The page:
What does success and achieving the American Dream look like to you? For many, the answer would be owning a home – with or without the stereotypical white picket fence. Owning a house implies permanence and financial in a way that even long-term renting never could; it shows that a person has the financial ability and will to set down the roots that will allow them to provide a long-term home for themselves and their family. But for some, buying someone else’s house isn’t enough; no property looks quite right or feels quite like home. They decide to build their new property from the ground up, and bring the house they dream of into reality. But how feasible is this plan? Should you build – or would it be better to buy? Let’s take a look at the facts.


According to statistics provided by The United States Federal Reserve, the average sale price of a home sold in the first quarter of 2018 stood at $375,000 – a hefty sum, given that the Bureau of Labor Statistics puts the median wage for American workers as of 2017 at  $44,564, and the average household income at just $73,298. To add yet another obstacle, the average American household is knee-deep in debt; the BLS further estimates that on average, households are responsible for repaying about $137,00.


Taken together, these financial barriers make it difficult – but not impossible! – for families to buy or build the home of their dreams. Prospective homeowners should consider the following points before they enter into the market:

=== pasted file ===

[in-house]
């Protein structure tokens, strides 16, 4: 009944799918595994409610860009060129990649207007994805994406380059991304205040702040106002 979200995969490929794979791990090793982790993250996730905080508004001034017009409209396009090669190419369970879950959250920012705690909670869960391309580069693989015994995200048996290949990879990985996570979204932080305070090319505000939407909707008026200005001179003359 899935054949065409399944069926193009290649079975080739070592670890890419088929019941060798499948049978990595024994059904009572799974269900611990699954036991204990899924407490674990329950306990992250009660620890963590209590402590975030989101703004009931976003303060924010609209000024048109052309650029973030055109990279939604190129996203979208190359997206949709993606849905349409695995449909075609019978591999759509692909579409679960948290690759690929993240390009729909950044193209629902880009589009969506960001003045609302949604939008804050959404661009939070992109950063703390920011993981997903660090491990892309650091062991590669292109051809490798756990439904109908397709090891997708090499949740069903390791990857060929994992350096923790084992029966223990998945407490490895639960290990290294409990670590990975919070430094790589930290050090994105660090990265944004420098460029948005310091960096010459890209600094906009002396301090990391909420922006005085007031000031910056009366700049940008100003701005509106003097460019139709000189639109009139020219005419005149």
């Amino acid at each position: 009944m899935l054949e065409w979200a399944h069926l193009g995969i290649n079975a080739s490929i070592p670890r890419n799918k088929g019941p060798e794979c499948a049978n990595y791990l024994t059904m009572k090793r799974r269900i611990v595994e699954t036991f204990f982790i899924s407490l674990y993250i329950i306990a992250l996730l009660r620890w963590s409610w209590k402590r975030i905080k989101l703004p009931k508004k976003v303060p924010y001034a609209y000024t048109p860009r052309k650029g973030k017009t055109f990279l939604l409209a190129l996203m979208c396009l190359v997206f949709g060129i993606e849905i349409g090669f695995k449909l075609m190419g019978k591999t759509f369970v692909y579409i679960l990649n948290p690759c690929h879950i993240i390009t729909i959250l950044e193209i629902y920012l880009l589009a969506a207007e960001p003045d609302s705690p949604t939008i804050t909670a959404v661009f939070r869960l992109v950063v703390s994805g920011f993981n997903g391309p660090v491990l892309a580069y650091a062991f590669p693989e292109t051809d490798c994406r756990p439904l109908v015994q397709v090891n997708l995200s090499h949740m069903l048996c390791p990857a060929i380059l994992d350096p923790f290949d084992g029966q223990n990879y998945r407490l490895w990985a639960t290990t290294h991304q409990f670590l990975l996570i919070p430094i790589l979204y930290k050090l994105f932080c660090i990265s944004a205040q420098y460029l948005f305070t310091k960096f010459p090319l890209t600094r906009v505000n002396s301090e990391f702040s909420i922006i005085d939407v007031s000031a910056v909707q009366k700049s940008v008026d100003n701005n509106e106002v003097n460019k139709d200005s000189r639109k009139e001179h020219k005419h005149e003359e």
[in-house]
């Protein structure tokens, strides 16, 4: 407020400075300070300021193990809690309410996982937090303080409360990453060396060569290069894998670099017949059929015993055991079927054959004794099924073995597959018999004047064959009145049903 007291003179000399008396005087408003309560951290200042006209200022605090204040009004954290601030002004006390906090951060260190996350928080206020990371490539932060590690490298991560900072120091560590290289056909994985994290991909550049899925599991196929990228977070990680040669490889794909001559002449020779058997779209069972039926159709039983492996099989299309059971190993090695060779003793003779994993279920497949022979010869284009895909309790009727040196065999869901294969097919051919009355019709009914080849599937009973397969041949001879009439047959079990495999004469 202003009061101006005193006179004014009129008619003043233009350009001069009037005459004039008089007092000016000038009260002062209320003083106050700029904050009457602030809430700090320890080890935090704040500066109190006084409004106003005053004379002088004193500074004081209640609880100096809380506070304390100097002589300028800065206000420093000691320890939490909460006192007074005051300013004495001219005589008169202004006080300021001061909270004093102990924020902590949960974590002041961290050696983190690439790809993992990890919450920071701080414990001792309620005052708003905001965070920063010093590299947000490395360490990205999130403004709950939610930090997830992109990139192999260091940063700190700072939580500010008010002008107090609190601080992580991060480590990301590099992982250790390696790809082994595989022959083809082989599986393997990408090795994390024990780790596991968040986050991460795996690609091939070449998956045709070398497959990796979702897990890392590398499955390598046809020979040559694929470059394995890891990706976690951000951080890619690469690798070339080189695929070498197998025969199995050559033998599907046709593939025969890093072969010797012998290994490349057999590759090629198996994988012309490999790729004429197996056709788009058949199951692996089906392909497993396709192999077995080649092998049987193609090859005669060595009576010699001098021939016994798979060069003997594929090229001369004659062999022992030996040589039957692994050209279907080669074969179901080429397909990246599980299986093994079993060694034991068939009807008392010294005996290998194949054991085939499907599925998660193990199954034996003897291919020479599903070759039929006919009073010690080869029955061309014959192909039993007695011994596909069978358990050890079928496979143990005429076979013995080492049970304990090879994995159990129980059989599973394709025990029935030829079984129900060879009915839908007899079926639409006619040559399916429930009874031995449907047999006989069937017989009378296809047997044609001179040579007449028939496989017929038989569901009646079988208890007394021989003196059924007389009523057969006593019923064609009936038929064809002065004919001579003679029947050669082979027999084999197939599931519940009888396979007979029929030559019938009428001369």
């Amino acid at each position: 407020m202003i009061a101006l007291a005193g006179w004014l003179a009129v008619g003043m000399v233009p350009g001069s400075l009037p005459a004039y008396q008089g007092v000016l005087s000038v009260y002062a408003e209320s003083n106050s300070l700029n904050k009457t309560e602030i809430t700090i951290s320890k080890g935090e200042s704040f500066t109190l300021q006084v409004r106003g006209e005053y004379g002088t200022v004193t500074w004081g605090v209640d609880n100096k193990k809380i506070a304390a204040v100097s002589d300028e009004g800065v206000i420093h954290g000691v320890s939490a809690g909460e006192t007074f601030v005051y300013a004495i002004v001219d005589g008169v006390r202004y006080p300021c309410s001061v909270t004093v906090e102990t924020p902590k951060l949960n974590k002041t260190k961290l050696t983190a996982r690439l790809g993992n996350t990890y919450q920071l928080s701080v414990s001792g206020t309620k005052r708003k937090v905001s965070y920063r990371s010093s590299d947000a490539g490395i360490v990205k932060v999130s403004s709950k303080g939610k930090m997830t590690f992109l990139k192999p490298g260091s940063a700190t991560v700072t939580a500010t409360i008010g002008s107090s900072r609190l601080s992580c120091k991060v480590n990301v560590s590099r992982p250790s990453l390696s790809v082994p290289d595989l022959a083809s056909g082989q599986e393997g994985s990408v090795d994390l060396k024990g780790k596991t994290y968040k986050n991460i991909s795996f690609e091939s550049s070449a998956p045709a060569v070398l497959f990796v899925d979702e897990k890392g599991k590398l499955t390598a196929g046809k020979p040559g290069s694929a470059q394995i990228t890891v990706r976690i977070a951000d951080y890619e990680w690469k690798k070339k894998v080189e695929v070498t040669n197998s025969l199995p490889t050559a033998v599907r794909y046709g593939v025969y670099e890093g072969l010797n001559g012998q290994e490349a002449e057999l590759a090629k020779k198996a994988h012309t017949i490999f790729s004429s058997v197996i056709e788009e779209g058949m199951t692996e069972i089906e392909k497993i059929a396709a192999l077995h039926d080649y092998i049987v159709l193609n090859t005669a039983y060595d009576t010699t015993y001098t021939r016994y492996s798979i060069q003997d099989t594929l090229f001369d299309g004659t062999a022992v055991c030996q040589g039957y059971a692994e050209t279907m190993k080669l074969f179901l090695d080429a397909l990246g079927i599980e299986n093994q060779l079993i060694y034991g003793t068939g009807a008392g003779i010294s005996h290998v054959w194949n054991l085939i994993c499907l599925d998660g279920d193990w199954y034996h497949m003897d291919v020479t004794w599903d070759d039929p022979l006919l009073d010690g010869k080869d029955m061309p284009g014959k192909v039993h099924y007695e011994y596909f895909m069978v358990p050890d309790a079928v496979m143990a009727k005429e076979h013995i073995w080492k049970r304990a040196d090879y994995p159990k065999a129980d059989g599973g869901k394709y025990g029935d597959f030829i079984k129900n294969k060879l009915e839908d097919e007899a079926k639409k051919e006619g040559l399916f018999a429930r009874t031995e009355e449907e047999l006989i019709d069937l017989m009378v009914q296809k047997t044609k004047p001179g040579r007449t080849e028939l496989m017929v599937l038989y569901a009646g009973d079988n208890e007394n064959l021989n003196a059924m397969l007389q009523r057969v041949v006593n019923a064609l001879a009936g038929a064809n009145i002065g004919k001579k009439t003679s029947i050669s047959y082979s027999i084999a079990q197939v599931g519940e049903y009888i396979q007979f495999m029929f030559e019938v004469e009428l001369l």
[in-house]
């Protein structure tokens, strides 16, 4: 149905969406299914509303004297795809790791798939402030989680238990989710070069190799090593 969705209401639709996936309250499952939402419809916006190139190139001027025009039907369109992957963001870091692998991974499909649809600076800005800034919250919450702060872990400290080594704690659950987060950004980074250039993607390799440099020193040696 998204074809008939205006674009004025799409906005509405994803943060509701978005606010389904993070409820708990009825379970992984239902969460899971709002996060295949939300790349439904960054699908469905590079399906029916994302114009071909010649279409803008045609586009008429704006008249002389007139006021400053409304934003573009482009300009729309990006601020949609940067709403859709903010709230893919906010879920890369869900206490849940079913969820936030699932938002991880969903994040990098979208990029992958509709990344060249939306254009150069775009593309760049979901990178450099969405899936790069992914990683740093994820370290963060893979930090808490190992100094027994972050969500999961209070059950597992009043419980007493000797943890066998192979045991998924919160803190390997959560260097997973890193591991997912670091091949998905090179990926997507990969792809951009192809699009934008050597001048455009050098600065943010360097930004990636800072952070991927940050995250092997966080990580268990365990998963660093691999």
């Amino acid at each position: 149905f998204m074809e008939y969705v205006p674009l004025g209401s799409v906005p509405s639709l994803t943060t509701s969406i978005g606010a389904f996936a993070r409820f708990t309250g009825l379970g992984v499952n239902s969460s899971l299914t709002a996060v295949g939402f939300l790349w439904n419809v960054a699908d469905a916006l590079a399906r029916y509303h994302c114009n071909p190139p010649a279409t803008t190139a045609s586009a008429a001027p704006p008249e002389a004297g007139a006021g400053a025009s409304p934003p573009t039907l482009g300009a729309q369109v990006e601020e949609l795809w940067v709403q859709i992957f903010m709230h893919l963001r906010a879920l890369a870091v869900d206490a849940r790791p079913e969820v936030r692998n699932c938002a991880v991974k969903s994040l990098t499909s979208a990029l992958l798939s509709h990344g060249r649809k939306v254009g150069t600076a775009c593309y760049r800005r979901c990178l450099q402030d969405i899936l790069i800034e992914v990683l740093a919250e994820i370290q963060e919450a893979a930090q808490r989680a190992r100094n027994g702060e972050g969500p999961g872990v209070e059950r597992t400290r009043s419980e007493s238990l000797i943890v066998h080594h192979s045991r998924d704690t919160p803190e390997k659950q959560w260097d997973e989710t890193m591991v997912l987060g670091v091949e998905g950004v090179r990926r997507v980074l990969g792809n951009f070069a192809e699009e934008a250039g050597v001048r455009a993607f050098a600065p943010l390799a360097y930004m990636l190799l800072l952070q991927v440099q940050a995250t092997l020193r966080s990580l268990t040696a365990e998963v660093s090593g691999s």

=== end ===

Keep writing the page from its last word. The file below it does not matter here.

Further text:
Do you have the resources to build?


Americans that earn more than roughly $400,000 to $600,000 per year, possess relatively small debts, and have substantial nest eggs could reasonably build a home without too much financial risk.


Do you plan on settling down in an area for longer than a decade?


The longer one plans on living in an area, the more easily one can make one’s mind up regarding this tough situation. If there are any chances that one could move in the remainder of their working lives, renting is likely the best option available.


Odds are, you wouldn’t want to go to the time and trouble of building a home from the ground up if you foresaw yourself moving within five years. If you have an occupation that requires you to travel or move often, renting would by far be your best option. However, if you intend on staying in one area for years and want to live in one home for over a decade, building your dream home could be a great option. That said, if you plan on moving to a bigger home in a few years, buying might be your best bet.


Cost comparison
Realtor indicates that the median home purchase price hovers around $223,000, whereas building one from scratch is roughly $289,415. Building could be cheaper in some cases, though buying is almost always the more affordable option.